|James Lepp's saucer pass|
It is not often that someone comes along with a revolutionary way to strike a golf ball; let’s not get into anchoring the putter or the Happy Gilmore stroke! But Canadian, James Lepp, did just that back in 2010. As a big ice hockey fan, he converted a commonly used hockey shot to chip balls from a tight fairway lie to the putting green. This was successfully demonstrated to the large and knowledgeable US TV golfing audience that followed last season’s ‘Big Break - Greenbrier’ on Golf Channel, during which Lepp used the his invented short game stroke, which he named the ‘saucer pass’, to reach the final.
Here is a short video tutorial by James Lepp on the ‘saucer pass’ stroke;
If you are receiving this blog by email click here for the video.
Amongst the comments under this YouTube video is one from a poster named as, ‘USGARulesCommittee’ dated December 2012;
"In response to several inquiries, we have decided to comment on this video: The golf shot shown in the above video is -- in fact -- a 'push' and thus an illegal golf shot under the Rules of Golf. The USGA is also investigating the use of this shot, without penalty, in the television program The Big Break. Such inconsistent and erroneous application of the Rules of Golf in a public television forum poses significant threat to the integrity of Game."Whilst there is still nothing relating to this stroke on the R&A or USGA web sites, it seems that following a meeting of a Joint Rules Committee last week, with representatives from the R&A, USGA and Golf Canada, the ‘saucer pass’ shot has now been ruled non-conforming. Dale Jackson, Chairman of Golf Canada’s Rules Committee confirmed;
"The rule that would be breached is Rule 14-1 that says in part the club can't be pushed, spooned or scraped, Scraped here basically means you are intentionally dragging or pulling the club along the ground before it hits the ball, which is what he (James Lepp) does."According to Jackson, Golf Canada originally deemed the stroke legal, as Lepp has previously used it in competition, but his success on the reality TV show caused the issue to be revisited.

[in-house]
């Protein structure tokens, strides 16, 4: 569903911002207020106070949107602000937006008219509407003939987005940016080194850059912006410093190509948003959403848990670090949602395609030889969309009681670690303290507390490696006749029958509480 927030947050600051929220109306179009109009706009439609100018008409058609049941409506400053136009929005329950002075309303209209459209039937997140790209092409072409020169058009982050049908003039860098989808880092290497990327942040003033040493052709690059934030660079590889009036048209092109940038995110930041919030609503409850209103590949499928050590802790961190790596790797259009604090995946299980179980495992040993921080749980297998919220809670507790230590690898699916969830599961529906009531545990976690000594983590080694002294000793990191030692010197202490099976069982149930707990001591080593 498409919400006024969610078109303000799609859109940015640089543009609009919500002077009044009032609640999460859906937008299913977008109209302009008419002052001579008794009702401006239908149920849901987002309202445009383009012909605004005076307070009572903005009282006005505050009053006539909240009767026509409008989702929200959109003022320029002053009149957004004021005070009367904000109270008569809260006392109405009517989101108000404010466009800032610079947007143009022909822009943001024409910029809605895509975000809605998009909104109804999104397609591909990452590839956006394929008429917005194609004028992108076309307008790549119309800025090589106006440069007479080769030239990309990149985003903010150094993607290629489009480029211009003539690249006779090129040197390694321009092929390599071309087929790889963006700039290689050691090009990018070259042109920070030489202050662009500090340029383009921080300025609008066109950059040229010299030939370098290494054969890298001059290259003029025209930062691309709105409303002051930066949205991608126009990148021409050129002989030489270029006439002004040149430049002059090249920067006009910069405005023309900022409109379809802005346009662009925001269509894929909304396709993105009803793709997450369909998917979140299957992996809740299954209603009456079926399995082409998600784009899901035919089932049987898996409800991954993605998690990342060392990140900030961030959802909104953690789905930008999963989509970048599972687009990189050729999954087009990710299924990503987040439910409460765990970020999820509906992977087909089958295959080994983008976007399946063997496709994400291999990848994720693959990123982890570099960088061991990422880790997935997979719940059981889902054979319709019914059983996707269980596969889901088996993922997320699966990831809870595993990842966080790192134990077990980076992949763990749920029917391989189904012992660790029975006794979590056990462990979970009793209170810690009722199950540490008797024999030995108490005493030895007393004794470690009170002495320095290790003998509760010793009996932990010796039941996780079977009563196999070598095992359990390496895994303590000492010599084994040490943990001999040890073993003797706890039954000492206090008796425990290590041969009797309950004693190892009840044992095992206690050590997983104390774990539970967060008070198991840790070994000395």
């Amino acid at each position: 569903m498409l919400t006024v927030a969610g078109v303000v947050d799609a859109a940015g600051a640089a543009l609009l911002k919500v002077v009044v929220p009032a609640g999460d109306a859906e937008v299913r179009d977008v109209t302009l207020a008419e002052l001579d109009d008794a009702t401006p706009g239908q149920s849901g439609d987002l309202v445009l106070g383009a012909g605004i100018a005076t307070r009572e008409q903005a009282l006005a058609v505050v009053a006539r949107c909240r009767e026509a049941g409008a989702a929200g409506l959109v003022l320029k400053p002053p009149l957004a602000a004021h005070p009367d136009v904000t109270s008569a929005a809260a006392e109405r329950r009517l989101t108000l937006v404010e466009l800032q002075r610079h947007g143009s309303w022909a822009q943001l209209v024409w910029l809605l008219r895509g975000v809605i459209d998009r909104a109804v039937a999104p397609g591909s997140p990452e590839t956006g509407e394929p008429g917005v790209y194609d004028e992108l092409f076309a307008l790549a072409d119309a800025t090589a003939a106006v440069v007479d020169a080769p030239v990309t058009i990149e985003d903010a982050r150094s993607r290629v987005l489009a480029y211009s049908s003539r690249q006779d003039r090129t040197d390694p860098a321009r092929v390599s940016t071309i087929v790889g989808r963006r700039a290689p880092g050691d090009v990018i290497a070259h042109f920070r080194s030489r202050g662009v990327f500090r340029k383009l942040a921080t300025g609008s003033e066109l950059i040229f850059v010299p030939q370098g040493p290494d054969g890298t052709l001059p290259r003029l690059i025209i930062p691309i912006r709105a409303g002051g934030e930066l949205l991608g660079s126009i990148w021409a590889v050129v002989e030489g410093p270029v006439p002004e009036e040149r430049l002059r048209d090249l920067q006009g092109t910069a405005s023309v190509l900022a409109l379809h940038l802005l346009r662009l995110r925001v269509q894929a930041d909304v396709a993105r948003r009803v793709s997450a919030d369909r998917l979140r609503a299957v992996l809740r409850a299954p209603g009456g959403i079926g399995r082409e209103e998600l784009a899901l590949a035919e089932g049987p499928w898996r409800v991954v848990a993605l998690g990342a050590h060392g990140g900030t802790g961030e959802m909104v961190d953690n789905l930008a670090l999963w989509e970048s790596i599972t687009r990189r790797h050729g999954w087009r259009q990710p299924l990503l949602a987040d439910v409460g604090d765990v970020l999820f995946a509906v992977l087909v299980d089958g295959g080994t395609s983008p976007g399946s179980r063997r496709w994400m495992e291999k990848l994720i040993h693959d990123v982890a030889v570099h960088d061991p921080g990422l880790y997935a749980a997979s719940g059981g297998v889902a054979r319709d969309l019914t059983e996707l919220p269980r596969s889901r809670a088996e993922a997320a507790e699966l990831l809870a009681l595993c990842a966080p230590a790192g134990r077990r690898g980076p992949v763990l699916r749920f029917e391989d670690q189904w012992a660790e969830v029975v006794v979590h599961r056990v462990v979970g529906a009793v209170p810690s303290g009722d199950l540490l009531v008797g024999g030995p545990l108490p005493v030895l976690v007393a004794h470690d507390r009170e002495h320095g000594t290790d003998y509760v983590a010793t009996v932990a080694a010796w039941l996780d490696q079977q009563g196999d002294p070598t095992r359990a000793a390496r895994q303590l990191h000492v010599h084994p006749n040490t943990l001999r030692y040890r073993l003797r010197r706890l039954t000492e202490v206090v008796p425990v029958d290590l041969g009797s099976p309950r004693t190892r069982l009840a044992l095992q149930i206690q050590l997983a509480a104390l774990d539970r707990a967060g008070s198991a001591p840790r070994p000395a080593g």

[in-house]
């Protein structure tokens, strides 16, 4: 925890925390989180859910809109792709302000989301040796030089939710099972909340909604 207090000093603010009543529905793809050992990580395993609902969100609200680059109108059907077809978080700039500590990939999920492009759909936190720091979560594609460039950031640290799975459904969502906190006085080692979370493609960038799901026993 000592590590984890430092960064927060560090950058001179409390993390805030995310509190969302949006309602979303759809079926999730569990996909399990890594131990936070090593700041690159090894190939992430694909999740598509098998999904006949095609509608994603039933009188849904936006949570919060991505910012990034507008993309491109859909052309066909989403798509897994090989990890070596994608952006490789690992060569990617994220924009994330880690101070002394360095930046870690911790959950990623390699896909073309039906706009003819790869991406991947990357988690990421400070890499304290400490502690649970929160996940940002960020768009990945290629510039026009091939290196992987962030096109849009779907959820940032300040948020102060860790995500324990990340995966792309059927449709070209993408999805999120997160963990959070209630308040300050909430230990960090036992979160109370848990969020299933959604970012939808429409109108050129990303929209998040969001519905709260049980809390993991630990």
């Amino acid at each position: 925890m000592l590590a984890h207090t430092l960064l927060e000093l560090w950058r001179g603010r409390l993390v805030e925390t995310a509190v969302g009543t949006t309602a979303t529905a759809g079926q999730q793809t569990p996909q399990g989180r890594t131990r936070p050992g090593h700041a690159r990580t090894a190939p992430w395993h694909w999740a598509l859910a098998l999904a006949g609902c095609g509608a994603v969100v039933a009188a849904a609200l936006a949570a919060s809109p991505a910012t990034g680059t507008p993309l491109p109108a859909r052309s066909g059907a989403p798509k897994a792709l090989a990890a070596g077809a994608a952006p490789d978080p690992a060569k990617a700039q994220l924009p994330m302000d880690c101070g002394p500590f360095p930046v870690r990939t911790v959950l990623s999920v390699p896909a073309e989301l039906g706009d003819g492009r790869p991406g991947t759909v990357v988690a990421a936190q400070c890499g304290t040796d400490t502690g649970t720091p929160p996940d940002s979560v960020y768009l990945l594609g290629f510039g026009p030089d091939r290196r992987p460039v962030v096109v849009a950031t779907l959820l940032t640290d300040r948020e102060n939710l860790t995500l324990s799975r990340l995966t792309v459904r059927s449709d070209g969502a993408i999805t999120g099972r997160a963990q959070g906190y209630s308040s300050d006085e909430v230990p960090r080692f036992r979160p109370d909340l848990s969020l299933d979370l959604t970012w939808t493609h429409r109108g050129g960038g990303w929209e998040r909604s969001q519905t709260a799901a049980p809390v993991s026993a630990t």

"We had dealt with the issue in Canada when James did his demonstration videos on his Web site and we felt it was a conforming stroke at that time," he added. "But when he did it on the Big Break, the USGA got a bunch of calls and they came to a different conclusion and as a result of that, the powers that be, the R&A, the USGA and Golf Canada, who all sit on the Joint Rules Committee, considered it and viewed it as non-conforming."Lepp has declined to comment until he receives official word and an explanation of the ruling, but on 4th May he twittered;
“It's true. Saucer pass deemed illegal by governing bodies. Thankfully, fun, birdies, and cart girls still allowed...for now.”Two days later he followed-up with;
"I should have called the Saucer Pass the 'Extended Chunk'. Then it would still be legal."I cannot help feeling sorry for James Lepp, who came up with a stroke that could possibly have helped many high handicappers around the putting green. Personally, I am not convinced that the stroke does breach Rule 14-1, which states;
The ball must be fairly struck at with the head of the club and must not be pushed, scraped or spooned.In my opinion, this clearly suggests that it is the ball that must not be scraped, whereas in the ‘saucer pass’ it is the club that is scraped along the ground until it strikes the ball. Presumably, one would need to use high-speed camera technology to see whether the ball leaves the clubface as soon as it is struck, or whether the scraping of the club means that the ball is also scraped along the ground for a short time after the initial point of impact. We may not have heard the end of this!
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